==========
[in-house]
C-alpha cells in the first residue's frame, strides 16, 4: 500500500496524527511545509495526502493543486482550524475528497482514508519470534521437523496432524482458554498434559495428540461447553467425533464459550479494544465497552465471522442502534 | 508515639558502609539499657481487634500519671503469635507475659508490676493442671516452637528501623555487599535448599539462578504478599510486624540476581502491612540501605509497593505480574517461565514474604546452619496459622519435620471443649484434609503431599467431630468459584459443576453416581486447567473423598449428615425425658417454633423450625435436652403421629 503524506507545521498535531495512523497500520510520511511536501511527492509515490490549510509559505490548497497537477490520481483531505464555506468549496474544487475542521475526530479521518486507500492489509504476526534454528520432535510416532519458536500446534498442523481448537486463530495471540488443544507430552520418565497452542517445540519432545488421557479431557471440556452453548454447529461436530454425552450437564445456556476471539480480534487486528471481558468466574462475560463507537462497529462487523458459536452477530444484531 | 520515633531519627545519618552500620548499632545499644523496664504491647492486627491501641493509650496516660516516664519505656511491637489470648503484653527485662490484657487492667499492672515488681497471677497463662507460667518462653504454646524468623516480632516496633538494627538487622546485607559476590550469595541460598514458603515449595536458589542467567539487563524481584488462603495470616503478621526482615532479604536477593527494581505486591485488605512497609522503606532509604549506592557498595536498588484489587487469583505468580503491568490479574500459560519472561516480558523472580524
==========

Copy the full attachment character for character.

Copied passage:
[in-house]
C-alpha cells in the first residue's frame, strides 16, 4: 500500500496524527511545509495526502493543486482550524475528497482514508519470534521437523496432524482458554498434559495428540461447553467425533464459550479494544465497552465471522442502534 | 508515639558502609539499657481487634500519671503469635507475659508490676493442671516452637528501623555487599535448599539462578504478599510486624540476581502491612540501605509497593505480574517461565514474604546452619496459622519435620471443649484434609503431599467431630468459584459443576453416581486447567473423598449428615425425658417454633423450625435436652403421629 503524506507545521498535531495512523497500520510520511511536501511527492509515490490549510509559505490548497497537477490520481483531505464555506468549496474544487475542521475526530479521518486507500492489509504476526534454528520432535510416532519458536500446534498442523481448537486463530495471540488443544507430552520418565497452542517445540519432545488421557479431557471440556452453548454447529461436530454425552450437564445456556476471539480480534487486528471481558468466574462475560463507537462497529462487523458459536452477530444484531 | 520515633531519627545519618552500620548499632545499644523496664504491647492486627491501641493509650496516660516516664519505656511491637489470648503484653527485662490484657487492667499492672515488681497471677497463662507460667518462653504454646524468623516480632516496633538494627538487622546485607559476590550469595541460598514458603515449595536458589542467567539487563524481584488462603495470616503478621526482615532479604536477593527494581505486591485488605512497609522503606532509604549506592557498595536498588484489587487469583505468580503491568490479574500459560519472561516480558523472580524